Coloured engravingpublished 7 March 1816
- About the work
About the artist
John George Landseer was born in Lincoln; the son of a jeweller. After moving to London, he was apprenticed to W. Byrne. His earliest work was for J. Farington’s ‘Views in the Lake Country’ (1784-88). He also produced plates for D. Hume’s ‘History of England’ (1792-93) and engraved P. J. de Loutherbourg’s Bible vignettes (1794). His children include engraver Thomas (1793/4-1880), painter Charles (1799/1800-1879), painter Sir Edwin (1802-1873) and miniaturists Jessica (1807-1880) and Emma (1809-1895). He campaigned for engravers to be full members of the Royal Academy, becoming an associate in 1806. He published his ‘Lectures on the Art of Engraving’ (1807) and two short-lived journals. From 1837 he was engraver to William IV. He died at 89.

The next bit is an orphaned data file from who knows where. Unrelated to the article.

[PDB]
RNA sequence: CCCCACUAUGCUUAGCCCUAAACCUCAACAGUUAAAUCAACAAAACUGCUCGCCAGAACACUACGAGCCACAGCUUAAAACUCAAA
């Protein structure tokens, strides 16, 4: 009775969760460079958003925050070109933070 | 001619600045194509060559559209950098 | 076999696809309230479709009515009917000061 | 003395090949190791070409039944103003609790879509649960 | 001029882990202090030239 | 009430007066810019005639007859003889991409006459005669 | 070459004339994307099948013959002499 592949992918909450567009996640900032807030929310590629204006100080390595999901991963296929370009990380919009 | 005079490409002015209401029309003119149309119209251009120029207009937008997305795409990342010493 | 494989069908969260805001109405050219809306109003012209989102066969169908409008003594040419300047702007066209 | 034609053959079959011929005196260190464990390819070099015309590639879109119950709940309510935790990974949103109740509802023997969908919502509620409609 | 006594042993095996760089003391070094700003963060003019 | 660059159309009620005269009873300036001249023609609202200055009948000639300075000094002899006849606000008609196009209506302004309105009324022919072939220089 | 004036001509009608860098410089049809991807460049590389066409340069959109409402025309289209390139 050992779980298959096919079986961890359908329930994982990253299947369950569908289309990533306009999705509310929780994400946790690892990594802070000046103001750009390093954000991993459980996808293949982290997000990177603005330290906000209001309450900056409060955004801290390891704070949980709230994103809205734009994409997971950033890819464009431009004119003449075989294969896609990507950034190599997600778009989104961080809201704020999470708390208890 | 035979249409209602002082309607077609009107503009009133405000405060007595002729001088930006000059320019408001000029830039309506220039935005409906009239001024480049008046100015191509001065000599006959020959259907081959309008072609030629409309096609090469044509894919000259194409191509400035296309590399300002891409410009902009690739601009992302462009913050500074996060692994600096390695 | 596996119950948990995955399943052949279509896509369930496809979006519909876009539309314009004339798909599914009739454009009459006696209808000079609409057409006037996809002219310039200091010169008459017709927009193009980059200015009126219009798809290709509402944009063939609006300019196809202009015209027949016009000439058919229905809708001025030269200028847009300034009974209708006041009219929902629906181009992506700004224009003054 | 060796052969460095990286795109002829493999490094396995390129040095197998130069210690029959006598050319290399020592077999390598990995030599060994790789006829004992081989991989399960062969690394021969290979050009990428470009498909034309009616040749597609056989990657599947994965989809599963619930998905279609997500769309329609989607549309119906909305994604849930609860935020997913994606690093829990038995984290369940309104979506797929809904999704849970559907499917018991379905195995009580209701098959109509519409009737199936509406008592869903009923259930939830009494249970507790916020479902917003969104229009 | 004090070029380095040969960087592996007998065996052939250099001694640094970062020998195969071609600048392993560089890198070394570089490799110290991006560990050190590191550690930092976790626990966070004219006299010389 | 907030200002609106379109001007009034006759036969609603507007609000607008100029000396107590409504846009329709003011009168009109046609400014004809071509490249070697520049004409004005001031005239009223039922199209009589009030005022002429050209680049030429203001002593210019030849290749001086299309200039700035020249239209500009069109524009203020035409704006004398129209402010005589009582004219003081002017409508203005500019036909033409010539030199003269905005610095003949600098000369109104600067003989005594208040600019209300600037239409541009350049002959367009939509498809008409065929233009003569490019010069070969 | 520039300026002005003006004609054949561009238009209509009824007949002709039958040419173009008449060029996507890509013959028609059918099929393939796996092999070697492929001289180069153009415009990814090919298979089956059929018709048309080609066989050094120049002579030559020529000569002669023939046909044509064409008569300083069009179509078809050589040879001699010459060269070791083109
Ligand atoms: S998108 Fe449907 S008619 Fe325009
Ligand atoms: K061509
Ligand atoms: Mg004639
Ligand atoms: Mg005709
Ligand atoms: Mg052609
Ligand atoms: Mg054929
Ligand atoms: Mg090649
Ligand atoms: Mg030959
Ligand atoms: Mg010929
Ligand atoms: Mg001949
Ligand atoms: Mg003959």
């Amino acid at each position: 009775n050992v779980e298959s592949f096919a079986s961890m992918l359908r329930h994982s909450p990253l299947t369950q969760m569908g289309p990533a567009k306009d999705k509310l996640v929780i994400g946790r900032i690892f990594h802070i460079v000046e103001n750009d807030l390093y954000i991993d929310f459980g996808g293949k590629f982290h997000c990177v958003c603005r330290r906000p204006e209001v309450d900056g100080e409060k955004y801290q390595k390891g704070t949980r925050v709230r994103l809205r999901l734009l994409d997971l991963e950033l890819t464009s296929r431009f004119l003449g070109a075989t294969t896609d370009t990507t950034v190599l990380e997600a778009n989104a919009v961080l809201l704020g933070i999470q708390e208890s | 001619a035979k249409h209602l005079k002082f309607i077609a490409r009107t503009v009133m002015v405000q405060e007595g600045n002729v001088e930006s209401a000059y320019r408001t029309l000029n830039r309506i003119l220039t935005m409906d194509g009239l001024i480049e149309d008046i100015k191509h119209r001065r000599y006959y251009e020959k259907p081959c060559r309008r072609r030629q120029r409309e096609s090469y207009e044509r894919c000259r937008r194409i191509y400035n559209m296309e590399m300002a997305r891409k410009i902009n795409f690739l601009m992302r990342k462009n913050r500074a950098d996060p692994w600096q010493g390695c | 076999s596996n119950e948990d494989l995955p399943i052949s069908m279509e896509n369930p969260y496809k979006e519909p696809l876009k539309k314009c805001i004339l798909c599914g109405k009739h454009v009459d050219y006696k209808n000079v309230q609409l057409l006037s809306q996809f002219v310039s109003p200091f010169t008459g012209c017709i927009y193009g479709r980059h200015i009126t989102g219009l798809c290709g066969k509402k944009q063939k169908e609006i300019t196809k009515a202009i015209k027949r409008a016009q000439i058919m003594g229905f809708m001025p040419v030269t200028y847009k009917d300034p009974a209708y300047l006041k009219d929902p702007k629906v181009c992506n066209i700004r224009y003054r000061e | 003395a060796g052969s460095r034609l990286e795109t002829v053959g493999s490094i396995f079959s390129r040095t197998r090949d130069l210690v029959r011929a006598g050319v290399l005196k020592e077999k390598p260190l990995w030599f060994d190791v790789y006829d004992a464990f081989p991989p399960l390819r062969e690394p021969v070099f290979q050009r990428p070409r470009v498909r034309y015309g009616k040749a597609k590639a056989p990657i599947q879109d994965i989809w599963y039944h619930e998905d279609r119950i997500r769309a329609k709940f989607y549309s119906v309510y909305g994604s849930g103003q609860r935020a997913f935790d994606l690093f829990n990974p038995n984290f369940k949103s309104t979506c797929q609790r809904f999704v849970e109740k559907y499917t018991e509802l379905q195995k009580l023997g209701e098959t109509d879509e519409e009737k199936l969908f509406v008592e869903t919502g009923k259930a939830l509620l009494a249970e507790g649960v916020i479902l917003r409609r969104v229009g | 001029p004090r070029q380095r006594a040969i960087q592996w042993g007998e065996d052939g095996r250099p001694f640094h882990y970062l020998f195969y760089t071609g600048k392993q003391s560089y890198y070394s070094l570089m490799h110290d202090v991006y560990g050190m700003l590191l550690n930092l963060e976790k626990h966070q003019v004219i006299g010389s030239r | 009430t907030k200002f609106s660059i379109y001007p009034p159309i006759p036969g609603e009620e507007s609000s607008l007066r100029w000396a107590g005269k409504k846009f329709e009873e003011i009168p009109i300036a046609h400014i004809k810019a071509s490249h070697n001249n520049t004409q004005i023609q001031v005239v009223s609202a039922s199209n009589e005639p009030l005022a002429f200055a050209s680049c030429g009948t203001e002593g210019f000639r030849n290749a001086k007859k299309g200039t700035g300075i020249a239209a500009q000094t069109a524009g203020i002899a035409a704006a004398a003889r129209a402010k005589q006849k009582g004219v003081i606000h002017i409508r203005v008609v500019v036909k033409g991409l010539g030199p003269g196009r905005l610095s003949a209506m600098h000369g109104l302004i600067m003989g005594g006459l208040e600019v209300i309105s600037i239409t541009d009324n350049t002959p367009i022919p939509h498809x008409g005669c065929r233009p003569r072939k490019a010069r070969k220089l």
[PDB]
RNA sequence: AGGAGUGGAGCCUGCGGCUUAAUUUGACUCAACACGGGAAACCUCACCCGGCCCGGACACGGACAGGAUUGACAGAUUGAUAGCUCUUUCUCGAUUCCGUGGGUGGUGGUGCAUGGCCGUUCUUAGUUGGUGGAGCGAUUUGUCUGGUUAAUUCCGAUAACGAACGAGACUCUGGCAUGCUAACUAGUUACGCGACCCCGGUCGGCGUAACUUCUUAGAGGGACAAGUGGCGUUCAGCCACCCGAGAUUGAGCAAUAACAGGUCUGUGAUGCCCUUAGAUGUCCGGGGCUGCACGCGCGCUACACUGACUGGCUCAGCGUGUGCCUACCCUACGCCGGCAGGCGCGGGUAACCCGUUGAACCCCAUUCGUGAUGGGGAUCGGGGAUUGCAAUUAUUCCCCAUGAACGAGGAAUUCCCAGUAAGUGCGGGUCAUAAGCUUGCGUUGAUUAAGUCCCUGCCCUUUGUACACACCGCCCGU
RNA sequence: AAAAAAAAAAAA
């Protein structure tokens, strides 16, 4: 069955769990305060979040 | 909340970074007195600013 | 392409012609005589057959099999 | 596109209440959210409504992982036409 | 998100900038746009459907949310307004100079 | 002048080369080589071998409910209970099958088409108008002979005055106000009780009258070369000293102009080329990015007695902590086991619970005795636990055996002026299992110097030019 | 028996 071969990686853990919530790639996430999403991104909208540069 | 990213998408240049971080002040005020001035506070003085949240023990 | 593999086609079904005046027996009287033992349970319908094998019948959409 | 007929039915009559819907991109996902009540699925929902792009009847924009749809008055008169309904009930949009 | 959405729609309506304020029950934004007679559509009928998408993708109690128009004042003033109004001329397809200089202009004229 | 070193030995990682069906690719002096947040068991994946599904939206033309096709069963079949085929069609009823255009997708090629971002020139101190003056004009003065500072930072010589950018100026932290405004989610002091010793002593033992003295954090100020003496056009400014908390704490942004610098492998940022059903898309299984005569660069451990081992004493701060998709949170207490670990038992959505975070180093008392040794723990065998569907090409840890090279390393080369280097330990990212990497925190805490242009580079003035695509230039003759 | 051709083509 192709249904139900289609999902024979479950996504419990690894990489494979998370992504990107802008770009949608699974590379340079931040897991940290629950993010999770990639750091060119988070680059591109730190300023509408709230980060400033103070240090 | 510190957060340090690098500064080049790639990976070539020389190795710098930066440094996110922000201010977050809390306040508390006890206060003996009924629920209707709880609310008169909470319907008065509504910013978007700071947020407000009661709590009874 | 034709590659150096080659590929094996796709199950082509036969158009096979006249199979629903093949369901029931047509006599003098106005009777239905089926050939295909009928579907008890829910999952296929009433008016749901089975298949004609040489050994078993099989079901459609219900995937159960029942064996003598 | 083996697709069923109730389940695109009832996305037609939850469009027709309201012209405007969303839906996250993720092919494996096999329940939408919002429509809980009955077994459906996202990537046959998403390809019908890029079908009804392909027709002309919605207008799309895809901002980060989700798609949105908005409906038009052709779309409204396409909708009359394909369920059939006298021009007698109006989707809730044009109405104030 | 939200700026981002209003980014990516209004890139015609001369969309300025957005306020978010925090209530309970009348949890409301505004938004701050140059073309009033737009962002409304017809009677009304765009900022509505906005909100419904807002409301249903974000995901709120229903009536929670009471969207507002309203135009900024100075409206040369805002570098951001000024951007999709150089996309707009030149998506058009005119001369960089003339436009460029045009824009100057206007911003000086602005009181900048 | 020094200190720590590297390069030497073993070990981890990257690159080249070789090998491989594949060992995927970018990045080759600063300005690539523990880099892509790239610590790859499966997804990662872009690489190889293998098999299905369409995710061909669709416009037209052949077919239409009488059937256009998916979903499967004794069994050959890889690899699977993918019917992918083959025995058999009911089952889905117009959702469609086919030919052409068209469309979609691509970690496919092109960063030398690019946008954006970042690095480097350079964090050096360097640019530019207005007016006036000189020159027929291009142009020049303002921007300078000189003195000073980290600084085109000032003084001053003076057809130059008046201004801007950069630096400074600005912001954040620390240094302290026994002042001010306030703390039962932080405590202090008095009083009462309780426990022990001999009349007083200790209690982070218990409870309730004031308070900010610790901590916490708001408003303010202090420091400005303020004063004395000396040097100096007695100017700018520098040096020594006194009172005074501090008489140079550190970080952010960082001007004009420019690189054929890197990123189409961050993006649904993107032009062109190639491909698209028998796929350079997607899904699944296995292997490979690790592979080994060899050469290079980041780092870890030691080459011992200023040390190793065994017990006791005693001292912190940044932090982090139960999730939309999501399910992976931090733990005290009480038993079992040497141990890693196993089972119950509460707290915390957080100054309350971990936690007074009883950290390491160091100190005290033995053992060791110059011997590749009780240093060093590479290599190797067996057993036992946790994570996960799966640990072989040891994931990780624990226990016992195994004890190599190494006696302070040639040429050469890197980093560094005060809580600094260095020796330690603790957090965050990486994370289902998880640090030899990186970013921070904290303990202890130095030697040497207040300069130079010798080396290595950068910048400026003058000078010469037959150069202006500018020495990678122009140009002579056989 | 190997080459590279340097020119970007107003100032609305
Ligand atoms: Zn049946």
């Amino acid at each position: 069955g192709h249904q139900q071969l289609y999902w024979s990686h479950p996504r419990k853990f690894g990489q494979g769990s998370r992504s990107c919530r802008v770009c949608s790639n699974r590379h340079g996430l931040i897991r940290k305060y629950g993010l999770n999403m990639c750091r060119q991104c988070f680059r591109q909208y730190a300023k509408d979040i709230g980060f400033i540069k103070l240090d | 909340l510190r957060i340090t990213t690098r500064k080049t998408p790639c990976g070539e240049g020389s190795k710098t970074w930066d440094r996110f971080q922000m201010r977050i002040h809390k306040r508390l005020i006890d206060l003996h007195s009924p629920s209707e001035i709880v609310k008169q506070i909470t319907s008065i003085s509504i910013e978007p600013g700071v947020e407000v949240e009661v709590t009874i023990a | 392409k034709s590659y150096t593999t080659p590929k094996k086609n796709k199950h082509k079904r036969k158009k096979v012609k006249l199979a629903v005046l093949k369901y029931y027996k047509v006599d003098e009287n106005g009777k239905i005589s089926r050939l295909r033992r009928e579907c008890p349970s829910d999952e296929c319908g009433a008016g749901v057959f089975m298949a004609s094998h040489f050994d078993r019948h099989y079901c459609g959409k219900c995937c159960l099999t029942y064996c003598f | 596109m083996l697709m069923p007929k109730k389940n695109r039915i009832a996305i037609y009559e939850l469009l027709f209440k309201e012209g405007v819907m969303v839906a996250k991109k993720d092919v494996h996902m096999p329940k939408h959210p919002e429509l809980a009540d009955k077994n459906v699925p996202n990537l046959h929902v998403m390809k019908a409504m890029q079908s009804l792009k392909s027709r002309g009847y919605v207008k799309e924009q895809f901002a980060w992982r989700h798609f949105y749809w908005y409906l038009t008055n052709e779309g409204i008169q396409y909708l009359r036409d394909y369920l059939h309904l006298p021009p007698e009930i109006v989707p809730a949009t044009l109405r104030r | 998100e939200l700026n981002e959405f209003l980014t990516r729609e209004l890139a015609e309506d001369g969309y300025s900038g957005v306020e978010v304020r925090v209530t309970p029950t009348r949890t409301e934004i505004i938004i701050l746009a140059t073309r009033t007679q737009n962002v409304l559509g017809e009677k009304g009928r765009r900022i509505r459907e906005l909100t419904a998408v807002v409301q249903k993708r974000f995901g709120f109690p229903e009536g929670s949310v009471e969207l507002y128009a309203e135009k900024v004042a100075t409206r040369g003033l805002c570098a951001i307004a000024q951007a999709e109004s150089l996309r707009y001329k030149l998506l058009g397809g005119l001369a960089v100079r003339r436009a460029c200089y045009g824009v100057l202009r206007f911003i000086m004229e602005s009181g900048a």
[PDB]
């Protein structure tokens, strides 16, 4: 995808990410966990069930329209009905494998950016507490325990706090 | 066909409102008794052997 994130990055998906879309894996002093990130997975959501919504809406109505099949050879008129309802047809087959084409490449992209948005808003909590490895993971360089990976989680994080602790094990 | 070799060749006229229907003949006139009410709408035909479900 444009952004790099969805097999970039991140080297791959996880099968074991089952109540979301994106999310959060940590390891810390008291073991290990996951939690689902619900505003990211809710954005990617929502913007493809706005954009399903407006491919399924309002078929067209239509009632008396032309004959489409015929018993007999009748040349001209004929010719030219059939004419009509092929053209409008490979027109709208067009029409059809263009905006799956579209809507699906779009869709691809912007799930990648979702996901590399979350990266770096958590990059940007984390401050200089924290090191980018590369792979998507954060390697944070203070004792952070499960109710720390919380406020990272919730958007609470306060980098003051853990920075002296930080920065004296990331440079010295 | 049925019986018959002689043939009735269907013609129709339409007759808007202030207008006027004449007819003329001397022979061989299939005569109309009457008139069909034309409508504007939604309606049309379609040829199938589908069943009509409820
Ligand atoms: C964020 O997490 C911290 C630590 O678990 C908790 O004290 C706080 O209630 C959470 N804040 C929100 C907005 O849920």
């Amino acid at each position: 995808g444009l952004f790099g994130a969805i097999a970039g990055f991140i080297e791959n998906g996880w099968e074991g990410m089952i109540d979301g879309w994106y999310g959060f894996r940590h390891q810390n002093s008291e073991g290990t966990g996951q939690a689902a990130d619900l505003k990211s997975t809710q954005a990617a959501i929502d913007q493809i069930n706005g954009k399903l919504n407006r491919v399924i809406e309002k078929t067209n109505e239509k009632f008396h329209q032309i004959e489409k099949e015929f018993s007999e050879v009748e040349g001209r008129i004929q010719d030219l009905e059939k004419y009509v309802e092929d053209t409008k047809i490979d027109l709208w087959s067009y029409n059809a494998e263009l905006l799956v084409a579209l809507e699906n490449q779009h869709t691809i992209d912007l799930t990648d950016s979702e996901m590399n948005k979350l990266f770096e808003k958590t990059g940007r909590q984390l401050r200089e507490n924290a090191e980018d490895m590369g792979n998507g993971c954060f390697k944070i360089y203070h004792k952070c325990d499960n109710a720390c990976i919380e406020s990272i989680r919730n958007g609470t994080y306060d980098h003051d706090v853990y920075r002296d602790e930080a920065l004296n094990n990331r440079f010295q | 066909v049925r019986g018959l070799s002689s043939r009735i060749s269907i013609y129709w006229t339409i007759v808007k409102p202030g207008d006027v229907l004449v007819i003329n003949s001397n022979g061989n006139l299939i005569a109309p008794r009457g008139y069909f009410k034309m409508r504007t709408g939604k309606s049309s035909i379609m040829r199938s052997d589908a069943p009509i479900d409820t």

Joseph Farington was born in Leigh, Lancashire, son of the vicar of Leigh and rector of Warrington. He was educated in Manchester and studied under Richard Wilson in London from 1763. He entered the Royal Academy Schools in 1769 and became an Academician in 1785. His strength was in pen, ink and wash drawings of topographical views. He made extensive sketching tours of the UK and settled in the North Country from 1776. Works made there led to the publication ‘Views of the Lakes of Cumberland and Westmorland’ (1785). In 1780 he suffered a breakdown after his wife died. In the next year he moved to London. He died on a visit to his brother in Lancashire, when he fell down steps at Didsbury Church. His personal diaries were published in 1934.